Financial Activities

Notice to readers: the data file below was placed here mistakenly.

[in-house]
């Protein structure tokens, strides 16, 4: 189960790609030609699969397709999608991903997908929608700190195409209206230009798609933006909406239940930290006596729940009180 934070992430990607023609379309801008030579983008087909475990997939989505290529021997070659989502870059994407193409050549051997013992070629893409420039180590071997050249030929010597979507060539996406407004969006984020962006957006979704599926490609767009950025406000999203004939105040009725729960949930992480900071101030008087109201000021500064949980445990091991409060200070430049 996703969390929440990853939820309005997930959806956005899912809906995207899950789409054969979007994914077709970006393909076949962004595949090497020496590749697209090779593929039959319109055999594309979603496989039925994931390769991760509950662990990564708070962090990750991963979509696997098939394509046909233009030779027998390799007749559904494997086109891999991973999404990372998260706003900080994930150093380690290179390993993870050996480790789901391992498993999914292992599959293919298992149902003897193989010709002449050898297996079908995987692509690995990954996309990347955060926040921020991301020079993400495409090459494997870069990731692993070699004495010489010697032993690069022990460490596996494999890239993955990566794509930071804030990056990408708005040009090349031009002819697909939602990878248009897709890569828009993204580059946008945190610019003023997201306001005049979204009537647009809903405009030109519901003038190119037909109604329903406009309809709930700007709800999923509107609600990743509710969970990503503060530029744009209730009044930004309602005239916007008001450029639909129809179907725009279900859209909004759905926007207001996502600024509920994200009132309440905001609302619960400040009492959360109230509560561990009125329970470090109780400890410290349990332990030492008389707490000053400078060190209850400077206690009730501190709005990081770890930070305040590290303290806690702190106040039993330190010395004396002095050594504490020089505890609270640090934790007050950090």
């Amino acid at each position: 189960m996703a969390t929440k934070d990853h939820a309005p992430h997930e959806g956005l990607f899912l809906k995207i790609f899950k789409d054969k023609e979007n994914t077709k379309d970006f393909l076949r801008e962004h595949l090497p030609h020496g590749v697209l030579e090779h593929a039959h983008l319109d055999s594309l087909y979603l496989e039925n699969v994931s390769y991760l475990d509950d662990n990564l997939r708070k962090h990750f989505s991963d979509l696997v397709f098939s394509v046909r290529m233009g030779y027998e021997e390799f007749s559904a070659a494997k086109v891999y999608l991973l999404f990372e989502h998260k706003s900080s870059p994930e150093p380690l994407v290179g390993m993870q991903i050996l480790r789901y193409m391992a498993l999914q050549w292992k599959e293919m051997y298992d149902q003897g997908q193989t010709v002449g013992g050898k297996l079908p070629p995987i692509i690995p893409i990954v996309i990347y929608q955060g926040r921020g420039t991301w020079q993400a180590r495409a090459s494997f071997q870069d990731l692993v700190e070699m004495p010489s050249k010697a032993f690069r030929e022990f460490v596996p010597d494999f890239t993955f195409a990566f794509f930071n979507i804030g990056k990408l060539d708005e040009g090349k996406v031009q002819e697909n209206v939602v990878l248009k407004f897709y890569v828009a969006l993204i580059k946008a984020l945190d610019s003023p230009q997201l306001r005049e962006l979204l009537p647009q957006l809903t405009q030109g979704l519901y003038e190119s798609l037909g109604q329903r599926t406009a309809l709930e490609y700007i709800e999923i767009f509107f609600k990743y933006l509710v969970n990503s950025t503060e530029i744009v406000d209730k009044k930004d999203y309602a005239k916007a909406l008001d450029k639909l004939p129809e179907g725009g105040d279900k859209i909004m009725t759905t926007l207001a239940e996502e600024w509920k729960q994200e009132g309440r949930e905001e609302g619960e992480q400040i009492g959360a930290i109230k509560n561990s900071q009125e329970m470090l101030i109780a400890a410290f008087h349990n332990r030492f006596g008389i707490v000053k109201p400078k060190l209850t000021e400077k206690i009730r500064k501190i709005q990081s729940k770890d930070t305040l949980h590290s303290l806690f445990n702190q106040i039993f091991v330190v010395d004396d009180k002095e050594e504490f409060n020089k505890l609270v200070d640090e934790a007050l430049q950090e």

https://sm.asisonline.org/Pages/Business-Theft-and-Fraud--Detection-and-Prevention.aspxBook Review - Business Theft and Fraud: Detection and PreventionGP0|#91bd5d60-260d-42ec-a815-5fd358f1796d;L0|#091bd5d60-260d-42ec-a815-5fd358f1796d|Cybersecurity;GTSet|#8accba12-4830-47cd-9299-2b34a43444652017-07-17T04:00:00ZJames R. Youngblood, CPP. Reviewed by Paul Barnard, CPP<p>​<strong>Business Theft and Fraud: Detection and Prevention.  CRC Press; crcpress.com; 338 pages; $79.95.</strong></p><p>More than two-thirds of employee theft cases occur in small business operations, and more than half of victimized businesses have fewer than 25 employees. These statistics, from <em>Business Theft and Fraud: Detection and Prevention</em> help explain why even the smallest organizations need to know how to detect and prevent fraud and theft.<br><br>With experience in the military, law enforcement, and the private sector, and degrees in financial management and criminal justice, author James Youngblood, CPP, has the appropriate credentials to write a definitive book on the subject. He understands the differences between the operations of small and large businesses, and he offers techniques to thwart theft in all types of organizations.</p><p>For instance, background investigations for potential employees are important for all organizations Small companies may be hindered from conducting adequate background investigations due to budgetary restrictions, time constraints, and reduced applicant pools. Large organizations have greater monetary resources for background checks, are able to distribute the workload until replacement help is acquired, and usually attract more applicants for various reasons.</p><p>In any case the insider threat is a primary concern of the text. Other timely topics include the protection of brand integrity and brandjacking, the sale of bogus or counterfeit brand name merchandise, cybersecurity, technology-based fraud, data breaches, and ransomware. Encompassing a breadth of information for those concerned with theft and fraud, this book explains such important concepts as how to identify sales underreporting, track sales by shifts, and educate employees to be aware of computer scams. Throughout the work the thread of internal theft and shrinkage is prevalent.</p><p>Some suggestions to enhance the utility and flow of the book include using a linear presentation of information for easier understanding. Chapters of few pages could be consolidated with other relevant chapters, and many sub-topics could be combined. For example, both chapters 4 and 5 deal with financial statements: consolidation of these might be more effective. While some sub-headings are presented as questions, others are statements, possibly creating some confusion. The explanatory endnotes might better be incorporated into the text, while a bibliography would help readers find further resources in some subject areas.</p><p>The overall visual presentation is professional with quality materials and clear typeset. Two appendixes list organized retail crime associations and examples of phishing emails, and there is an extensive index. This book is recommended for security and business management professionals as well as loss prevention practitioners desiring a roadmap for the detection and prevention of business theft and fraud. It could also be used as a primary or supplemental textbook in college courses focusing on internal and external theft and fraud, as well as cyber issues.</p><p><em>Reviewer: Paul D. Barnard, CPP, CISM (Certified Information Security Manager), SFPC (Security Fundamentals Professional Certification) is an adjunct professor in loss prevention and security management programs. He has been a member of ASIS International since 1975</em></p>